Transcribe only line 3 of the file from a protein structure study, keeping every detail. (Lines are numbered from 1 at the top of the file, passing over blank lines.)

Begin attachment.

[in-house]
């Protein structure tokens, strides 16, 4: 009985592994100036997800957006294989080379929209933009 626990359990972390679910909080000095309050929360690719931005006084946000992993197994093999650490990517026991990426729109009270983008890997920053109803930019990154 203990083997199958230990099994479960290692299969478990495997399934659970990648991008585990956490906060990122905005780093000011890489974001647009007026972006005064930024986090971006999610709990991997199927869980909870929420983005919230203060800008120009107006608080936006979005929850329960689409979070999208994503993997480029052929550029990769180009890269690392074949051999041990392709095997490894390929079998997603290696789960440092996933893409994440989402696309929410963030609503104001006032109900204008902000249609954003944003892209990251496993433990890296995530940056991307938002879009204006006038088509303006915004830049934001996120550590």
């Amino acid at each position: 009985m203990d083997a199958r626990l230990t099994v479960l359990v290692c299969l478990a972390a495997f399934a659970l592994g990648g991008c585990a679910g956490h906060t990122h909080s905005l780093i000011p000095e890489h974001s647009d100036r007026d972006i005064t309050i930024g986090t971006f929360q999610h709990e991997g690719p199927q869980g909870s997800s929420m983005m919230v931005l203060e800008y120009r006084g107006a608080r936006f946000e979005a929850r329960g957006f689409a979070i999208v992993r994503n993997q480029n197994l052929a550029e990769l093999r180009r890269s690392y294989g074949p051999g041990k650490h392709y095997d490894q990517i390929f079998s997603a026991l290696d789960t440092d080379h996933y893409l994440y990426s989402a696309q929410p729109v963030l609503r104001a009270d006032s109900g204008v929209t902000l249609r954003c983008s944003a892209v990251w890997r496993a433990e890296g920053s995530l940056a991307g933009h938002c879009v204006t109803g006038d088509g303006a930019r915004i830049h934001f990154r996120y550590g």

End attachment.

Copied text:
């Amino acid at each position: 009985m203990d083997a199958r626990l230990t099994v479960l359990v290692c299969l478990a972390a495997f399934a659970l592994g990648g991008c585990a679910g956490h906060t990122h909080s905005l780093i000011p000095e890489h974001s647009d100036r007026d972006i005064t309050i930024g986090t971006f929360q999610h709990e991997g690719p199927q869980g909870s997800s929420m983005m919230v931005l203060e800008y120009r006084g107006a608080r936006f946000e979005a929850r329960g957006f689409a979070i999208v992993r994503n993997q480029n197994l052929a550029e990769l093999r180009r890269s690392y294989g074949p051999g041990k650490h392709y095997d490894q990517i390929f079998s997603a026991l290696d789960t440092d080379h996933y893409l994440y990426s989402a696309q929410p729109v963030l609503r104001a009270d006032s109900g204008v929209t902000l249609r954003c983008s944003a892209v990251w890997r496993a433990e890296g920053s995530l940056a991307g933009h938002c879009v204006t109803g006038d088509g303006a930019r915004i830049h934001f990154r996120y550590g």